Less than ten years ago, the words `gender history' were interchangeable with `women's history'. Not any more. Thanks to the efforts of a wide range of scholars engaged in mapping out a distinctive narrative concerning masculinity, `gender' has become a much more complex, interactive concept. indeed, the new `invisible actors' in history are revealed to be men. Much of the early work on masculinity focused on institutions such as public schools and boys' organisations. Historians also turned to an examination of manliness in the context of literature, the empire, liberalism, religion, sexuality and domesticity.
Within this historiography, there is considerable diversity about what defines `masculinity'. For many writers, `masculine' is simply what men `are': it is what differentiates them from women. How men came to `be manly' is only rarely regarded as unproblematical (it is part of men's `nature'). More commonly, it is assumed to be the product of socialisation. Other historians have been stimulated by the work of Michel Foucault in which he attempted to demonstrate how human interactions are constructed through particular genealogies and systems of knowledge. This knowledge produces networks of power. Voluntaristic individuals are replaced by socially constructed subjects. Inspiration for much of the best work on masculinity has come from feminist and gay theory. By using the plural `masculinities', these scholars have drawn attention to the ways in which any gender analysis must take into account the power of certain men over other men, and the way pleasure is engendered.
Within this field of work, men's bodies have a special place. Despite Roy Porter's comment that the male body remains `pitiably ignored' by historians, this too is changing. The idea that the biological body is itself subjected to construction has been particularly powerful. It is within a socially constructed `frame' that bodies live, are imagined, and die. Furthermore, there is no inevitable association between the male body and the masculinity. Historical representations and individual embodiment often become confused. Anatomy may not be destiny, but the belief that it is moulds most lives.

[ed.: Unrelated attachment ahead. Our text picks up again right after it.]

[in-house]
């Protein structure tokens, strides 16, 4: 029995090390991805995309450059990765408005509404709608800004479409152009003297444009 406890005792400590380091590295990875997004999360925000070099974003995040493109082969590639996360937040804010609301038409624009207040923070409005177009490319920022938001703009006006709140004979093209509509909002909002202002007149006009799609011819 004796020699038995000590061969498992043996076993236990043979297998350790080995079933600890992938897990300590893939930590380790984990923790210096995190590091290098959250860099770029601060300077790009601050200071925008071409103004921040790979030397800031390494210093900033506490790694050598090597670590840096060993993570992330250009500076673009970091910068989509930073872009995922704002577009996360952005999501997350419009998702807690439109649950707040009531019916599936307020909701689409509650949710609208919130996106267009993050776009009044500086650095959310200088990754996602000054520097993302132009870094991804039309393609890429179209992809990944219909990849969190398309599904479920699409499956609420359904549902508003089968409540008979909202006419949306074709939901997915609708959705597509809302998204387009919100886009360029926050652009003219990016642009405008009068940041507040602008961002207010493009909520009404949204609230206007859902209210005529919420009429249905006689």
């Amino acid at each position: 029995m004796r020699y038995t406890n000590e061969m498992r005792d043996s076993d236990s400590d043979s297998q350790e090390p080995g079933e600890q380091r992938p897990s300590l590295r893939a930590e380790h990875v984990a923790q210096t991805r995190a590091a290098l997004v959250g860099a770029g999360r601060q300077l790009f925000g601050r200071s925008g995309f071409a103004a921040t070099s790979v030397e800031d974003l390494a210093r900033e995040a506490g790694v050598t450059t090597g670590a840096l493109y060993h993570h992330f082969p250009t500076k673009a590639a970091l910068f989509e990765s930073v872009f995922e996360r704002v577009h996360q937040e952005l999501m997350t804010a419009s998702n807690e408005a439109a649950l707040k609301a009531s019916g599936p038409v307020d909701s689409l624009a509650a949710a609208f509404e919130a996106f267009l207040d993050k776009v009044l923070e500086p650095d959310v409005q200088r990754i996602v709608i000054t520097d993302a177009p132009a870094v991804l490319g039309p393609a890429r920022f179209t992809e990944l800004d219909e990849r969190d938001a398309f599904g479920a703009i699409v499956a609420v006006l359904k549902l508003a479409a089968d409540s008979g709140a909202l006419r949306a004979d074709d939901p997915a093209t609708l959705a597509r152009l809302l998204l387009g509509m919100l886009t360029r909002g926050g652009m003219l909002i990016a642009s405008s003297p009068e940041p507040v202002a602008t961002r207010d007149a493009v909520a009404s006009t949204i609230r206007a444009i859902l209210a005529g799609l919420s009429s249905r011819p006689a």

It remains true, however, that what we do know about men's bodies in nineteenth- and twentieth-century Britain remains superficial. Men's bodies were endowed with signs and declarations of age, generation, class and ethnicity. The ragged bodies of the poor are contrasted with the heroic frames of miners who, in turn, draw attention to the effete gestures of the aristocracy. That working-class boys were lighter, leaner and in poorer health than their middle-class contemporaries is well known: that they were less liable to be circumcised also comes as no surprise. Although the empassioned attempts of Elite groups within society to mould the bodies of their successors have been extensively studied, we know remarkably little about the gestures, play and carriage of the mass of boys and men.
This neglect is not due to any sense amongst historians that the way men experienced and imagined their manliness was in any way unproblematical. The century prior to the Great War has been portrayed as one in which men struggled to assert their `reason' over the disruptions of industrialisation and related social and spatial upheavals. Given that the historiography tends to focus on elite men, it is not surprising that the public school is considered to be the site within which manly virtues were inculcated. Most famously, `muscular Christianity' with its stress on aggressive spirituality and physical prowess was a powerful agency. The extent to which these traits were stimulated within state schools needs to be debated. We know that the state explicitly attempted to teach boys what they considered to be appropriate gender roles in, for example, manual training classes which became a compulsory part of the curriculum for elementary, school boys in 1909. …